Does Buddhism offer us a way of retreating inwards (and thus competing with critical theories that would have us turn outwards in our struggle for a better world)? The answer is, in some sense, yes. Buddhism – especially as it has been transformed by its encounter with Western, Capitalist modes of thought – offers us the possibility of a happiness that does not demand social change. But it doesn’t have to be that way, and the practice of cultivating affect can be (I might go so far as to say is an essential) part of struggle.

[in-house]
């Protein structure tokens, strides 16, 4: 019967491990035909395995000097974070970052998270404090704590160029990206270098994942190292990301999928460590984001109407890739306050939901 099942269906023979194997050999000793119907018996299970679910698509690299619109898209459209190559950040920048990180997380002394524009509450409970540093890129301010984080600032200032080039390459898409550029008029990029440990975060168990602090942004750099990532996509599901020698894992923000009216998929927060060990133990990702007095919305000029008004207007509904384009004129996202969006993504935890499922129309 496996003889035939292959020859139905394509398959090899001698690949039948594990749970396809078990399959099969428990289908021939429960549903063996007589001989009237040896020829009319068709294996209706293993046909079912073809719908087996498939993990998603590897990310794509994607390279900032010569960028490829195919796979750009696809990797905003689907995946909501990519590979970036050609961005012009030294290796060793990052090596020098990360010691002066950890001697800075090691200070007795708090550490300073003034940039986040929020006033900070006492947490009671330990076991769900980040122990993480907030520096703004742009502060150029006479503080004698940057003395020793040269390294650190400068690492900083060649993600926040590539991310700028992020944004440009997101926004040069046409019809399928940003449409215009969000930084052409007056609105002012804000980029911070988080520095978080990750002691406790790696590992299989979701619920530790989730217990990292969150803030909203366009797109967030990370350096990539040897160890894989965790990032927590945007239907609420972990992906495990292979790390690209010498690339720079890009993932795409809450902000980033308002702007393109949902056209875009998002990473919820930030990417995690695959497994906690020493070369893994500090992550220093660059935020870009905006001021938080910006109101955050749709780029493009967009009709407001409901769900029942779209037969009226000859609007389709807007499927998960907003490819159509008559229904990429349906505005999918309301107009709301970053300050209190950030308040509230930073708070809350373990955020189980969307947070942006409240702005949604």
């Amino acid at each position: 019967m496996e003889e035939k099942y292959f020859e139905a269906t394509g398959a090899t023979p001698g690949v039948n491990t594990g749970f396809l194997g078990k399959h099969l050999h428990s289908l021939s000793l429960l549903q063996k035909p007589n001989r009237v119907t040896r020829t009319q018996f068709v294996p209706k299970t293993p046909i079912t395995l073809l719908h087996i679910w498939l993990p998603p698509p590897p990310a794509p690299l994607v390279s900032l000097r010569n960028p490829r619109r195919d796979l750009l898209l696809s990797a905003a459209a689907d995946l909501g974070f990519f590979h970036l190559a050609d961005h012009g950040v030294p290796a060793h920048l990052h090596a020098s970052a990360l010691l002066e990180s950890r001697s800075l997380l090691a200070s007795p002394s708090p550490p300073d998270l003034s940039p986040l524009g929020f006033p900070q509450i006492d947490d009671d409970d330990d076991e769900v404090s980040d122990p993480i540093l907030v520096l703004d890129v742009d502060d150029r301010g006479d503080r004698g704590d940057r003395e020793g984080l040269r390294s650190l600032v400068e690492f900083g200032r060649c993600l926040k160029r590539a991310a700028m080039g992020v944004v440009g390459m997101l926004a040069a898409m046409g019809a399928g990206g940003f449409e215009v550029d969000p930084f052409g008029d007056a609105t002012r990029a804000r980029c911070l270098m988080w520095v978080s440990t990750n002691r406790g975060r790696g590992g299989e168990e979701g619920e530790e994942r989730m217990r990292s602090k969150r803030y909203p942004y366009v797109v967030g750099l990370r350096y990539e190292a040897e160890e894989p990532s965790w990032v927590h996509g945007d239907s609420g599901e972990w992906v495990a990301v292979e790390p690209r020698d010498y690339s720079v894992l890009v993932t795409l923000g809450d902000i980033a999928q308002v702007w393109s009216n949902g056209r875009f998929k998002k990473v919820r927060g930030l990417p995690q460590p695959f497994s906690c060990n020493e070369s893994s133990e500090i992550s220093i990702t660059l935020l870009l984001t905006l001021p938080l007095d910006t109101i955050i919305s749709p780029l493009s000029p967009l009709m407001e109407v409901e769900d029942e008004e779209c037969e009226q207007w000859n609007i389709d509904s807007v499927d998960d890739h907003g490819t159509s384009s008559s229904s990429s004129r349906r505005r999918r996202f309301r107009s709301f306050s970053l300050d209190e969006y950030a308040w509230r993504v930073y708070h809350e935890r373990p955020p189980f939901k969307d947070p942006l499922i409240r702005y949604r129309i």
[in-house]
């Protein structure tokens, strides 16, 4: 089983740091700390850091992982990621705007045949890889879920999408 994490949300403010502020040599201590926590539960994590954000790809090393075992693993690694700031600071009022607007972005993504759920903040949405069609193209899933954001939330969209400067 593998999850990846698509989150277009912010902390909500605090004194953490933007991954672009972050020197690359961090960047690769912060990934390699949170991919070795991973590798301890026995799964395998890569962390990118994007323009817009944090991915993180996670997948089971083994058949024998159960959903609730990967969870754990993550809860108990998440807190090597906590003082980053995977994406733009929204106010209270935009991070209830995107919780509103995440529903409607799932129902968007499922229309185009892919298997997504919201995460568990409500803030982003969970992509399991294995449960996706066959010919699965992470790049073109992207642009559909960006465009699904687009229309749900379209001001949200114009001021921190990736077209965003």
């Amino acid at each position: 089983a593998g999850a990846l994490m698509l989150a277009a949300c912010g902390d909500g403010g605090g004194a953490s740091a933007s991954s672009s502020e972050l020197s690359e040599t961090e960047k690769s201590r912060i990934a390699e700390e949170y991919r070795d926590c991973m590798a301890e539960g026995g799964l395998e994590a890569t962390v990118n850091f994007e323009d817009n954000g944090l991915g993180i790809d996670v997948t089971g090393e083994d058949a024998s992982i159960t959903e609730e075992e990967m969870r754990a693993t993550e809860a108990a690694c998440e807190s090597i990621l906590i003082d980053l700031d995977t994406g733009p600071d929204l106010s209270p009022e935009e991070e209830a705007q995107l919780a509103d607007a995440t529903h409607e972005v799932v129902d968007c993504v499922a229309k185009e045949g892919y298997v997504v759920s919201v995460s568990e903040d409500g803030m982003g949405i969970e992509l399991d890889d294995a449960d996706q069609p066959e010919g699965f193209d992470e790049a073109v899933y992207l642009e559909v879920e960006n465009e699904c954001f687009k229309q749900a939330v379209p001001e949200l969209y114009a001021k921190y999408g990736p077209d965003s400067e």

Our affects – the way we feel and experience the world around us – are also part of the world we live in. Our affects can be as inscrutable and unknowable as the lives as other beings. In that sense, the usual division between inside and outside becomes irrelevant, and instead we can look at any given situation as a complex assemblage of factors and features, one of which is our affect. What is it that compels an individual to struggle? What is it that keeps that same individual, at a different time, from participating? Affect is not the answer, but it is part of the answer. A person who is simply depressed and unable to leave her room is not capable of struggle – for her own benefit let alone that of others. It may be that her depression is tied to many factors that are beyond her immediate control (a lifeless job, or an oppressive marriage), and these factors will not go away magically through the practice of meditation. Nor should meditation be seen as a way to achieve peace and happiness within those circumstances – she could be happy, perhaps, but happiness is not an end itself. Instead, the cultivation of an affect of awareness might allow this woman to recognize how her depression is limiting her and shift her affect towards one that would allow her to struggle for the change that she wants – whether that new affect is happiness or something else.